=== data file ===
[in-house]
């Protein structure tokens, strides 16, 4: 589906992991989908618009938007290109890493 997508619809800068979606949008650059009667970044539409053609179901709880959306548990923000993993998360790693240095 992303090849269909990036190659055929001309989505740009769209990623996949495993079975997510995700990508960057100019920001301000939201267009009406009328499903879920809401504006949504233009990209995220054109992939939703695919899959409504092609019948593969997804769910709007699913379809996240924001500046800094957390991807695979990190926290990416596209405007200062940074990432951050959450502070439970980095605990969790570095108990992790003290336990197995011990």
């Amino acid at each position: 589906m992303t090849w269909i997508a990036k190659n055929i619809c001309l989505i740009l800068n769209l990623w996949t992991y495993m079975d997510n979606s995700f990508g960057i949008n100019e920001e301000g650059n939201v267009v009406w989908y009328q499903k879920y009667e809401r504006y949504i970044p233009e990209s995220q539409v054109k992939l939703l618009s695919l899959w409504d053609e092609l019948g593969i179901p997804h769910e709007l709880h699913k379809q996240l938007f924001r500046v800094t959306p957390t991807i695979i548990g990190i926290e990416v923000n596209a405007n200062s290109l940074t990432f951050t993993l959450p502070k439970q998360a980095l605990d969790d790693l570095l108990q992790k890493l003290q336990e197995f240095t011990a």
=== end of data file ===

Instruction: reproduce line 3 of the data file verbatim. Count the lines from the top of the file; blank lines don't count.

């Amino acid at each position: 589906m992303t090849w269909i997508a990036k190659n055929i619809c001309l989505i740009l800068n769209l990623w996949t992991y495993m079975d997510n979606s995700f990508g960057i949008n100019e920001e301000g650059n939201v267009v009406w989908y009328q499903k879920y009667e809401r504006y949504i970044p233009e990209s995220q539409v054109k992939l939703l618009s695919l899959w409504d053609e092609l019948g593969i179901p997804h769910e709007l709880h699913k379809q996240l938007f924001r500046v800094t959306p957390t991807i695979i548990g990190i926290e990416v923000n596209a405007n200062s290109l940074t990432f951050t993993l959450p502070k439970q998360a980095l605990d969790d790693l570095l108990q992790k890493l003290q336990e197995f240095t011990a």